The CDAs have received good reviews from the users in the field, Schnurr relates. However, they also pointed up the need for enhancements. One drawback is that a CDA user in an urban environment might not know that another is standing right around the corner. The signal from that CDA could be blocked from the other unit by a building, and neither compatriot would know of the other’s existence unless each transmitted a signal back to the FBCB2 system and received corresponding data pinpointing their locations. In addition, this roundabout process would not take place in real time.

“The teams that were using it needed to make sure that whatever they sent out, they had a reasonable assurance that it made it,” Col. Fox says. “Unfortunately, because you are in an urban environment and are line-of-sight to a satellite that is in the southern sky, buildings will block that communication. Users had to make sure that they were in the clear before they pushed the send button.

“That was primarily the main disadvantage—that message completion wasn’t as solid as we would have hoped for,” the colonel concludes.

New technologies could take advantage of available and emerging communications to provide even better capabilities for soldiers and commanders alike. The Army is working to implement those capabilities as quickly as possible.

“We wanted to bring in video and better mapping capability,” Schnurr relates. “We also wanted to make sure that it is still easy for the soldier to use because that is critical.”

So, Army intelligence officials are implementing improvements for the next fielding. These are taking the form of handheld personal digital assistants (PDAs), with the first device drawn from the INTER-4 Tacticomp 1.5.

This 2-pound system features a 400-megahertz Intel XScale processor, a 12-channel GPS receiver with active antenna, a 3.5-inch color liquid crystal display screen and up to 128 megabytes of synchronous dynamic random access memory (SDRAM).

Unlike the CDA, the Tacticomp 1.5 does not have an L-band antenna. To keep the unit as small and as lightweight as possible, planners opted to provide L-band connectivity through vehicle-mounted systems to which the handheld unit is networked. The Tacticomp 1.5 has that connectivity through its local links to the vehicle-mounted FBCB2 unit.

It also has the data port input that the CDA lacks. This permits adding other devices and plug-and-play capabilities as technologies warrant.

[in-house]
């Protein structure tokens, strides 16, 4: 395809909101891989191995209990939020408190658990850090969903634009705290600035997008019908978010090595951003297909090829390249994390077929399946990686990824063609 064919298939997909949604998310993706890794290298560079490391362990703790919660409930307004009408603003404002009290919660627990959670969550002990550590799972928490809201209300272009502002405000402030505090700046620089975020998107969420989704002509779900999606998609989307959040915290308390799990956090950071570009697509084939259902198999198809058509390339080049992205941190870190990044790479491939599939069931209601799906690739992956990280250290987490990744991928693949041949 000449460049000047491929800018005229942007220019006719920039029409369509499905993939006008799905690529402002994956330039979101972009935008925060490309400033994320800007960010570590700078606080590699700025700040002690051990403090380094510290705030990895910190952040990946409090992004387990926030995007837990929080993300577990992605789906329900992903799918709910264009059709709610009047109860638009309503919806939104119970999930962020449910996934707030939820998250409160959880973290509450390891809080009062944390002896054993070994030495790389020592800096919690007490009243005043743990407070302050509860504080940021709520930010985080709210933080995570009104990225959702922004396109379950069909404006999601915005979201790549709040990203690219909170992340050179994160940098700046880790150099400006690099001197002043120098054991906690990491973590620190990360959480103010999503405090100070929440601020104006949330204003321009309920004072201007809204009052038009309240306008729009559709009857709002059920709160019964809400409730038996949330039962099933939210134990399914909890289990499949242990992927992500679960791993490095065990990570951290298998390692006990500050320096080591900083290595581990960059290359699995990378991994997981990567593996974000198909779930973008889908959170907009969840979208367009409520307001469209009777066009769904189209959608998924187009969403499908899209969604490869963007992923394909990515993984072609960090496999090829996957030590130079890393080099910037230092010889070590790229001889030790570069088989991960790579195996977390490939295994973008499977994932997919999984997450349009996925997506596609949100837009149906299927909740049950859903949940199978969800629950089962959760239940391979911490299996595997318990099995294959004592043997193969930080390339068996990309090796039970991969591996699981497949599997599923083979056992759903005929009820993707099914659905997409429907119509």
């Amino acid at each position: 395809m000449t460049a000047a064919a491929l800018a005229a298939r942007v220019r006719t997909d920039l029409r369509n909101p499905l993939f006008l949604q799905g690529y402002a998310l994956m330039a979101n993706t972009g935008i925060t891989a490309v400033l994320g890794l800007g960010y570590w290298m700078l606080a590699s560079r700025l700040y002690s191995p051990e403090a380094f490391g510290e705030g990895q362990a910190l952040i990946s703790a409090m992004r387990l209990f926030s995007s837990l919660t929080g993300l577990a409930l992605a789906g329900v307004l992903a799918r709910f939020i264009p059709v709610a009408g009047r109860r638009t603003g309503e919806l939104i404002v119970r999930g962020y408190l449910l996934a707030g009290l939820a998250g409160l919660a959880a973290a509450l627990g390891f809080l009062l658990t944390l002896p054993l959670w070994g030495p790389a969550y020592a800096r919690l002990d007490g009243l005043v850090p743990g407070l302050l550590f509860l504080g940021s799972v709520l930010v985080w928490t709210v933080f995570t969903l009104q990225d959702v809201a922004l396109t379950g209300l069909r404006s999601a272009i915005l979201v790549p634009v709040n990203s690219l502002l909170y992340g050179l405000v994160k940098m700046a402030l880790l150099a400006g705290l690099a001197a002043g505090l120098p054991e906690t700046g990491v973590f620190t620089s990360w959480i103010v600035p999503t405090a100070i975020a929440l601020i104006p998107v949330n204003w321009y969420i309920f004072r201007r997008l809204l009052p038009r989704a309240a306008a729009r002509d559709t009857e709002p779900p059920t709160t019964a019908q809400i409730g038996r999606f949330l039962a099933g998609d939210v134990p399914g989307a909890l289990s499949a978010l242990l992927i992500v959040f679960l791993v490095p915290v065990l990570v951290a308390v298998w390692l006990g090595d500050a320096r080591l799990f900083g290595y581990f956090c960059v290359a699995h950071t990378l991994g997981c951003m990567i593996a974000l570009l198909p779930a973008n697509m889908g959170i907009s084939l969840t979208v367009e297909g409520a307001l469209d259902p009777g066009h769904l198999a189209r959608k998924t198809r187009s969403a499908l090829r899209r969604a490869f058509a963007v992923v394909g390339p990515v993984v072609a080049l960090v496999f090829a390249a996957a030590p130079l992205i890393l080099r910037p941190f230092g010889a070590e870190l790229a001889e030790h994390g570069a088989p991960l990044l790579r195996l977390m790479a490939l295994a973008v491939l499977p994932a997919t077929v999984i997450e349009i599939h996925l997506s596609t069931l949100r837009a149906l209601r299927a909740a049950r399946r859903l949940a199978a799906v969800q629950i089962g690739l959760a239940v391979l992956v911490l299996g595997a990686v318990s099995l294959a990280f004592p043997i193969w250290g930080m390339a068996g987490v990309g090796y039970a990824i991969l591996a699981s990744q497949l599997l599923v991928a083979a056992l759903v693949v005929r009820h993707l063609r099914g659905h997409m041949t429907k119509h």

But the key difference between this unit and the CDA is its low-probability-of-intercept spread-spectrum mesh-network transceiver.

The mesh network opens up a host of connectivity capabilities hitherto unavailable to foot soldiers. Not only can they link with individuals carrying identical handsets, but also soldiers on patrol in urban environments no longer are limited to line-of-sight connectivity or plagued by heavy communications traffic.

This system uses the ITT military mesh network that was developed in part by the Defense Advanced Research Projects Agency (DARPA). It permits higher density coverage that far exceeds the capacity of 802.11 wireless connectivity, Col. Fox reports.

Two U.S. Army soldiers use an FBCB2 CDA in operations. The positive reviews that the system has received in Iraq are spurring the Army to accelerate more advanced personal digital assistants that will allow individuals to communicate information directly to each other from building to building.
Unlike that wireless networking, the mesh network will not fill up in a dense user environment. Troops will not have to worry about stepping on the signal of other nearby users.

And, the mesh network offers another key advantage lacking in the CDA and in other FBCB2 systems. Soldiers at last will be able to link around the corner with another like user. Previously, users could not connect with a nearby compatriot without tying into a larger network via satellite. This mesh network allows a user to link directly with a fellow soldier out of sight but in the immediate vicinity—and in real time.

Information that is reported to mesh network users also is reported to FBCB2 because data go out in joint verifiable message format (JVMF). So, these unclassified messages can be input into the classified information network.

The Army fielded a handful of these handheld units in Iraq, and soldiers took to them immediately. “The soldiers had never seen this capability before,” Col. Fox says. “To be able to have an ability to see your partners as well as to communicate and to send data is a good capability, particularly in an urban environment.”